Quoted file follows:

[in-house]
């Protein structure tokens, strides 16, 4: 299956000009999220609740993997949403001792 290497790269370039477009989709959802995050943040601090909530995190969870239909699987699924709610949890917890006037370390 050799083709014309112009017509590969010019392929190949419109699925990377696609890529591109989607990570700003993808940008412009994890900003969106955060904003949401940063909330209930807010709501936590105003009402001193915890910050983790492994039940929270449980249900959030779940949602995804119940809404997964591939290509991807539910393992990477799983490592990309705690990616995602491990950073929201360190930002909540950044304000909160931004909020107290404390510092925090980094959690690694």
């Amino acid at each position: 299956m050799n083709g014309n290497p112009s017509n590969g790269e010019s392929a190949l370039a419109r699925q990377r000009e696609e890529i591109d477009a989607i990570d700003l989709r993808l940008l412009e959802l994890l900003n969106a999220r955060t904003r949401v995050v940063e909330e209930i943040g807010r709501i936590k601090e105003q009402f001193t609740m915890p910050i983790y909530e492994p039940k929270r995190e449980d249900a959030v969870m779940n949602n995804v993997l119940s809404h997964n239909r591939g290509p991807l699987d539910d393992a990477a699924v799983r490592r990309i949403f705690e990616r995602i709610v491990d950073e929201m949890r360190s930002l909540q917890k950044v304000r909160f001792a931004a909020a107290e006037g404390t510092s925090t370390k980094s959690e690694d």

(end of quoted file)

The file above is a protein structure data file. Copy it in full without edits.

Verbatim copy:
[in-house]
């Protein structure tokens, strides 16, 4: 299956000009999220609740993997949403001792 290497790269370039477009989709959802995050943040601090909530995190969870239909699987699924709610949890917890006037370390 050799083709014309112009017509590969010019392929190949419109699925990377696609890529591109989607990570700003993808940008412009994890900003969106955060904003949401940063909330209930807010709501936590105003009402001193915890910050983790492994039940929270449980249900959030779940949602995804119940809404997964591939290509991807539910393992990477799983490592990309705690990616995602491990950073929201360190930002909540950044304000909160931004909020107290404390510092925090980094959690690694």
């Amino acid at each position: 299956m050799n083709g014309n290497p112009s017509n590969g790269e010019s392929a190949l370039a419109r699925q990377r000009e696609e890529i591109d477009a989607i990570d700003l989709r993808l940008l412009e959802l994890l900003n969106a999220r955060t904003r949401v995050v940063e909330e209930i943040g807010r709501i936590k601090e105003q009402f001193t609740m915890p910050i983790y909530e492994p039940k929270r995190e449980d249900a959030v969870m779940n949602n995804v993997l119940s809404h997964n239909r591939g290509p991807l699987d539910d393992a990477a699924v799983r490592r990309i949403f705690e990616r995602i709610v491990d950073e929201m949890r360190s930002l909540q917890k950044v304000r909160f001792a931004a909020a107290e006037g404390t510092s925090t370390k980094s959690e690694d």